We are very pleased. The drivers' are a little bit disappointed that they haven't been able to show more speed. But the focus for us as an entire team has been to get the car to the finish at each event and that has meant we have had to sacrifice a little bit of speed. No driver wants to be told just to make it to the finish. No driver wants to be told to slow down and preserve the car. But the purpose for us is to make the car into as strong a rally car as possible and as reliable a rally car as possible. If it means we have to sacrifice a couple of events worth of speed to make sure the car is in perfect shape for the rest of the year then we just have to do it. Both drivers are very, very encouraged by the speed though and they are both very pleased with the progress that has been made so far. Hopefully as the year progresses we will be able to let the leash out and let them have a bit more of a run. I am sure that you will see a big difference in Finland.

Crash.net:
I believe P-G has just got a one-year deal, has he done enough to stay on?

PW:
P-G has done everything that has been asked of him. He has performed very, very well. P-G and Toni have done an excellent job and we are very, very pleased with them. At this stage we are hoping that things can continue throughout the year and at the end of the year we will be able to look back and say: 'We have achieved great things'. Obviously P-G has been with us a long time - and the whole spirit of what we are trying to achieve is to show that a new manufacturer can come through the ranks and get to the very top level of the sport, as can a young upcoming driver as well. P-G has been an excellent driver for us over the last four years. He achieved two world titles for us [in the Junior WRC] and he is doing a great job for us now. We are very pleased with what he is doing.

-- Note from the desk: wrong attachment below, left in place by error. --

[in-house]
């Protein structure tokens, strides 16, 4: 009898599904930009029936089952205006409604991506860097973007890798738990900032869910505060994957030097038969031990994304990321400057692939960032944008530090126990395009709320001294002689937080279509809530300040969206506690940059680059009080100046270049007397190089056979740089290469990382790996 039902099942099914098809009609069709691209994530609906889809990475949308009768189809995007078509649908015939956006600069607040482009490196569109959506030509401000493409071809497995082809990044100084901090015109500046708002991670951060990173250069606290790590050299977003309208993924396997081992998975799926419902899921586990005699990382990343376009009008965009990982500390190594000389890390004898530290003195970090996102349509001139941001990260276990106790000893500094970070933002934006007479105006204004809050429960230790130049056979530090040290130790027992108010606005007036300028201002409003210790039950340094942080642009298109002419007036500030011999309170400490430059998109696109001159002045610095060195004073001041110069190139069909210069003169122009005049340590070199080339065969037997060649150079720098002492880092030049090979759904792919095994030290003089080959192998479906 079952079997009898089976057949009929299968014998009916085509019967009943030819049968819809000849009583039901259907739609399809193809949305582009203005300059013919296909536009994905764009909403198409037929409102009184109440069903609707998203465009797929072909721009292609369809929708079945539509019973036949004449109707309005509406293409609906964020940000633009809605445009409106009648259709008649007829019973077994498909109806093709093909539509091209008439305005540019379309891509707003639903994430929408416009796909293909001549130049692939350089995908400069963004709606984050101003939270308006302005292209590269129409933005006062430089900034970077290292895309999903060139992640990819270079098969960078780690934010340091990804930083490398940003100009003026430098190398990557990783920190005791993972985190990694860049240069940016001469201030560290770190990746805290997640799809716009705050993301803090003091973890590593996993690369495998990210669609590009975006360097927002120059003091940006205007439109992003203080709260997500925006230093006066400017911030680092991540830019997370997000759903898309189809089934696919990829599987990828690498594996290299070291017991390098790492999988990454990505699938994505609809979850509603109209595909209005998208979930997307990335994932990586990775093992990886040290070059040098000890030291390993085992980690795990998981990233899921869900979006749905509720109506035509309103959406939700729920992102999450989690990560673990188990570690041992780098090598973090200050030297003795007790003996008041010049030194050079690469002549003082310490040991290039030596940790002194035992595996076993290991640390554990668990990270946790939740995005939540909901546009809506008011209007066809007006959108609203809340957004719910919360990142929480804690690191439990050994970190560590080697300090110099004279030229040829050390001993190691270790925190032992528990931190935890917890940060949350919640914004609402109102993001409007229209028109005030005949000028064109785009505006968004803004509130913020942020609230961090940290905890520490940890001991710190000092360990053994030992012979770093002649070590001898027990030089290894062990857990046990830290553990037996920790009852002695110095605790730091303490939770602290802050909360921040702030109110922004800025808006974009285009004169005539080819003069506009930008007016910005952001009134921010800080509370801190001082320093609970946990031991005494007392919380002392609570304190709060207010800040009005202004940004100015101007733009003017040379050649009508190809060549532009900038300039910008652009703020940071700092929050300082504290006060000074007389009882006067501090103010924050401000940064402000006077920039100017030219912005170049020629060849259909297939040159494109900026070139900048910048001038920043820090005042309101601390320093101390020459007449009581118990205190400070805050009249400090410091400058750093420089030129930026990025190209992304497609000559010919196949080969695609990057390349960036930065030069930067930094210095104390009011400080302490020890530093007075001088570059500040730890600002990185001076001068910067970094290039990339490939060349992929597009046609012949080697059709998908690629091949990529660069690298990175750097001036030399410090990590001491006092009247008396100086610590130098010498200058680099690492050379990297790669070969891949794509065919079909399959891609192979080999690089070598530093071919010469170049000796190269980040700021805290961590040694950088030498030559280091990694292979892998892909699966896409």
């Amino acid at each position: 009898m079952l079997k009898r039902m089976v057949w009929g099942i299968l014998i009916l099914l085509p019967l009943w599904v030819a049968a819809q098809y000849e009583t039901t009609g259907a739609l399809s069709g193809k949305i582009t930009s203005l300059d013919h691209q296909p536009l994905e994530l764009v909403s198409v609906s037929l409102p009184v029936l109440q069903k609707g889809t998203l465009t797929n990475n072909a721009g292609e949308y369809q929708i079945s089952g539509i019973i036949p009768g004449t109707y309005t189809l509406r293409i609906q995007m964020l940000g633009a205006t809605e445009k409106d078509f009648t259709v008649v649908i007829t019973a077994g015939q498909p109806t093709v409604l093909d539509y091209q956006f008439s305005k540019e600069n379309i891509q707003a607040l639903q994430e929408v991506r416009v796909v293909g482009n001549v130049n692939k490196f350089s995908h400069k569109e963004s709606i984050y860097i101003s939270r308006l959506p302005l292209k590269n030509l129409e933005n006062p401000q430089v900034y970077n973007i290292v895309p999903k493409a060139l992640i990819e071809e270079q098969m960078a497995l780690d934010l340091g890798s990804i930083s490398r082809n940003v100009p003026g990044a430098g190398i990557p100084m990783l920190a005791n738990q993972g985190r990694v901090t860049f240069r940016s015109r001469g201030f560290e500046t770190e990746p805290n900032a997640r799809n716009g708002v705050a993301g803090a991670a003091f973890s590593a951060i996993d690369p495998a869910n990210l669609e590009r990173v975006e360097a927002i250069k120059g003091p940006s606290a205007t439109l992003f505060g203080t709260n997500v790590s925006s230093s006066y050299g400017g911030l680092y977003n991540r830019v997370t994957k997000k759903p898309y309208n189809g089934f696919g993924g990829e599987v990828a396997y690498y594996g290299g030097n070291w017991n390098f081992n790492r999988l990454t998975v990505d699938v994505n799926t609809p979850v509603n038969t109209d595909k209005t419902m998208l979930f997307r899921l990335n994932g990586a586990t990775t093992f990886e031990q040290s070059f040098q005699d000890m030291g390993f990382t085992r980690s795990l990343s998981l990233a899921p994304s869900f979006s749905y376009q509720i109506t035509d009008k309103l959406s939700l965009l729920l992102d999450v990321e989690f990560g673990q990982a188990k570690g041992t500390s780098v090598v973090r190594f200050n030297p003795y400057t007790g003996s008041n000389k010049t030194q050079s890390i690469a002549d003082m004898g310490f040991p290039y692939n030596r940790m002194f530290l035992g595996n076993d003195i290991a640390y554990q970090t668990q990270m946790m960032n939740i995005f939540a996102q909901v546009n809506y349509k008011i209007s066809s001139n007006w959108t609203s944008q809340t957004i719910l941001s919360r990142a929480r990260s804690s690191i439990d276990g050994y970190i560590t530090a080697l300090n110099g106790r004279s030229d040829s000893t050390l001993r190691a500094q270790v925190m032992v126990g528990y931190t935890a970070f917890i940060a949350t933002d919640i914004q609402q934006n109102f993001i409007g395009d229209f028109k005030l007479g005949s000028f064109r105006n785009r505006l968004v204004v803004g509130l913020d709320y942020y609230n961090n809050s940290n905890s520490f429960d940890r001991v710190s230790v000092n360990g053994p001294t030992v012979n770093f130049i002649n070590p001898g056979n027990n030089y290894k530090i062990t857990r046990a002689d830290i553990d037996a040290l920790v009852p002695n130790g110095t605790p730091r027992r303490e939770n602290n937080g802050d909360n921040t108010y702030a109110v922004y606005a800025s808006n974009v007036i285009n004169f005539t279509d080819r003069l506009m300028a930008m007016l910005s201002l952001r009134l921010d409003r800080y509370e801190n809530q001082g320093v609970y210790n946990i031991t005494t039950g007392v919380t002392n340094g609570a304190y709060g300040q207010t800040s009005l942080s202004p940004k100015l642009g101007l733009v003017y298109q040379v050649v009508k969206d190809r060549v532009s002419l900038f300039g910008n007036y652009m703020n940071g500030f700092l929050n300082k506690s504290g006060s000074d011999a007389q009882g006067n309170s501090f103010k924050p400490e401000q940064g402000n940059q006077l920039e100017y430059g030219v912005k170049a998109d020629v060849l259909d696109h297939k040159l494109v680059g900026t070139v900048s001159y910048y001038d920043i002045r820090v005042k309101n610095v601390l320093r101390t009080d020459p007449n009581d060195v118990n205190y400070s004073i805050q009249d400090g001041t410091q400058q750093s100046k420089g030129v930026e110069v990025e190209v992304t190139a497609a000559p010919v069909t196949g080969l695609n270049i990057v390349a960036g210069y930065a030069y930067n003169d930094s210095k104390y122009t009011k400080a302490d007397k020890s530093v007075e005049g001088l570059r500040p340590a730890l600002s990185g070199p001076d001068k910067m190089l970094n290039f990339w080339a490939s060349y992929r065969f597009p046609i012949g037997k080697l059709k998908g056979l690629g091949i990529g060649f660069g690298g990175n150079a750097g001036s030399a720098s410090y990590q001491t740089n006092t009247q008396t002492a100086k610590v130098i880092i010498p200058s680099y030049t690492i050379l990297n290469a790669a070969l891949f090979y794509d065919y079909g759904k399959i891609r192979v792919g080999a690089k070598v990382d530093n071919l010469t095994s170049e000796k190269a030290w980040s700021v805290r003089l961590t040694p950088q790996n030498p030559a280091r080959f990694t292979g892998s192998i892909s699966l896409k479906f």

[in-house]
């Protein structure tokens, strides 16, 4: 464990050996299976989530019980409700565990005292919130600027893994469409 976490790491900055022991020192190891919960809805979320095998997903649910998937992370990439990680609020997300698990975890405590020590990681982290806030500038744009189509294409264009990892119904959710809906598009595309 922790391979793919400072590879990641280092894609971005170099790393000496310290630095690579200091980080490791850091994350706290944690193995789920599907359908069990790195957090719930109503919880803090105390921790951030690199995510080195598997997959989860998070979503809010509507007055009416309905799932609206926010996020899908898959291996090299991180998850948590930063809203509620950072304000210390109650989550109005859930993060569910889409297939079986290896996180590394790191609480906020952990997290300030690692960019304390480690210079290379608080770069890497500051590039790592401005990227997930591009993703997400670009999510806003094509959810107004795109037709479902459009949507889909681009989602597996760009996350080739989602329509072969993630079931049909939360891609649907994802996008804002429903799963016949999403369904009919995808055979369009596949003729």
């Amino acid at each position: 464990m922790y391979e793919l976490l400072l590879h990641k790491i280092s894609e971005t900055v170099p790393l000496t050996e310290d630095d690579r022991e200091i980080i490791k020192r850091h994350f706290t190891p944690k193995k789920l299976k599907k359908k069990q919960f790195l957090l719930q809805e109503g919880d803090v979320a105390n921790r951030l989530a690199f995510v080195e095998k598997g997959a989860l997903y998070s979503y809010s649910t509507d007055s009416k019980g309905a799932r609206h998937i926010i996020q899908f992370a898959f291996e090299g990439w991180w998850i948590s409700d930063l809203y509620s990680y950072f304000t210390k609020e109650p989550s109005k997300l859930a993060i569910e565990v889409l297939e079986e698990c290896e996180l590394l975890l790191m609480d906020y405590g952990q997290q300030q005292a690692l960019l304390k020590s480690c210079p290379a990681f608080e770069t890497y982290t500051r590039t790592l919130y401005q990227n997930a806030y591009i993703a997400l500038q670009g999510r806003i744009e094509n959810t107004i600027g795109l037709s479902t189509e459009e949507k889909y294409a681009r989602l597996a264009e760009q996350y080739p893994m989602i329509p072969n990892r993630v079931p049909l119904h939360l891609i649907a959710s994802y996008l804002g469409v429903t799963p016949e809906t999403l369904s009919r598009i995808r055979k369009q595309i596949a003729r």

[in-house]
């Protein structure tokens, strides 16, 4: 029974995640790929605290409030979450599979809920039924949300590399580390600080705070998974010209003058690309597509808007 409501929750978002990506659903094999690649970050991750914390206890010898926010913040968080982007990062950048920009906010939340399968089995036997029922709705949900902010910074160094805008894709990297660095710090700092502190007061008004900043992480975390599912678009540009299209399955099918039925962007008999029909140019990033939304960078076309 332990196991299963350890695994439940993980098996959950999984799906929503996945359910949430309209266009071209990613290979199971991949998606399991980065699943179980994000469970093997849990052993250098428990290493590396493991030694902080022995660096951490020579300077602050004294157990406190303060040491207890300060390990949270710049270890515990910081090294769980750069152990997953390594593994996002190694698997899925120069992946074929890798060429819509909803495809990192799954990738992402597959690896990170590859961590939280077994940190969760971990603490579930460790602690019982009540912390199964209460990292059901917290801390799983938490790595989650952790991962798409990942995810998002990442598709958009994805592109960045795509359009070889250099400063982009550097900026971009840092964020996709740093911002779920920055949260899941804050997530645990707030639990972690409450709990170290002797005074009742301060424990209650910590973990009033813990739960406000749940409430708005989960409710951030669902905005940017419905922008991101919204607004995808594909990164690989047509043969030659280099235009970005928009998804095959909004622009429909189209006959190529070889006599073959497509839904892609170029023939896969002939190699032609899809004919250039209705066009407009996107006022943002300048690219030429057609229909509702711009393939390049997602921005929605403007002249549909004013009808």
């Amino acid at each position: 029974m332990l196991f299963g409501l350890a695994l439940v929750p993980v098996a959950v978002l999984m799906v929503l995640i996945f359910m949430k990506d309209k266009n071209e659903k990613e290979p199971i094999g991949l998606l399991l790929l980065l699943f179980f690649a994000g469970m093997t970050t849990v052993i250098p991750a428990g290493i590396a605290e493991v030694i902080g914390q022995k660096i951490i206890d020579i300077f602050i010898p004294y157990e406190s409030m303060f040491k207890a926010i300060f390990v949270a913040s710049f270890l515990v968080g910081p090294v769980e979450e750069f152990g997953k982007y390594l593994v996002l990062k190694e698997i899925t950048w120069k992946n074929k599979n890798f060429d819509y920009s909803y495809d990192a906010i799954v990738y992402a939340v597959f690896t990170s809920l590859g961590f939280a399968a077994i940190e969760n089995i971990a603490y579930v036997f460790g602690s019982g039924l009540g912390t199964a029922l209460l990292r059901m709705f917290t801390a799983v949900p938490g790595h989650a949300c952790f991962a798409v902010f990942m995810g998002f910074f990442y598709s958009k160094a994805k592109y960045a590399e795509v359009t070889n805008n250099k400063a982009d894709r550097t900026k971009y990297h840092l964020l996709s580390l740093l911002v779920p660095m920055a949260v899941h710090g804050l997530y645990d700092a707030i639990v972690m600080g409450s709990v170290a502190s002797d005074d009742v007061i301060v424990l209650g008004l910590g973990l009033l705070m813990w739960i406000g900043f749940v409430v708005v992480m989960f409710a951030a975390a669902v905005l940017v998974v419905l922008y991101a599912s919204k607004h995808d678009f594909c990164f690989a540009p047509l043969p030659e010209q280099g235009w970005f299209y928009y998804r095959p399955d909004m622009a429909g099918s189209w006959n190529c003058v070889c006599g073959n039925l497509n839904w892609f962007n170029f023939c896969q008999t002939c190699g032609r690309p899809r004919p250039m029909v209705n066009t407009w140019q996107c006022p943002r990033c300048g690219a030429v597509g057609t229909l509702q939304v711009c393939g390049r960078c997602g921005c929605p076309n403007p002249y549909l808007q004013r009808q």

Crash.net:
How challenging has it been for you personally, because you weren't appointed team manager until March?

PW:
That is true - but whenever you have a team with so many different nationalities and cultures involved that can in itself bring quite a few difficulties. But we have worked through those difficulties and as much as we are making progress with the SX4 WRC car, we are also making progress with the Suzuki World Rally Team as well. It can't happen overnight but we are chiselling away and hopefully over the next few events you will see some big changes there as well.

Crash.net:
There have been lots of rumours about Suzuki and speculation the team might take a sabbatical. Is there any truth in that?

PW: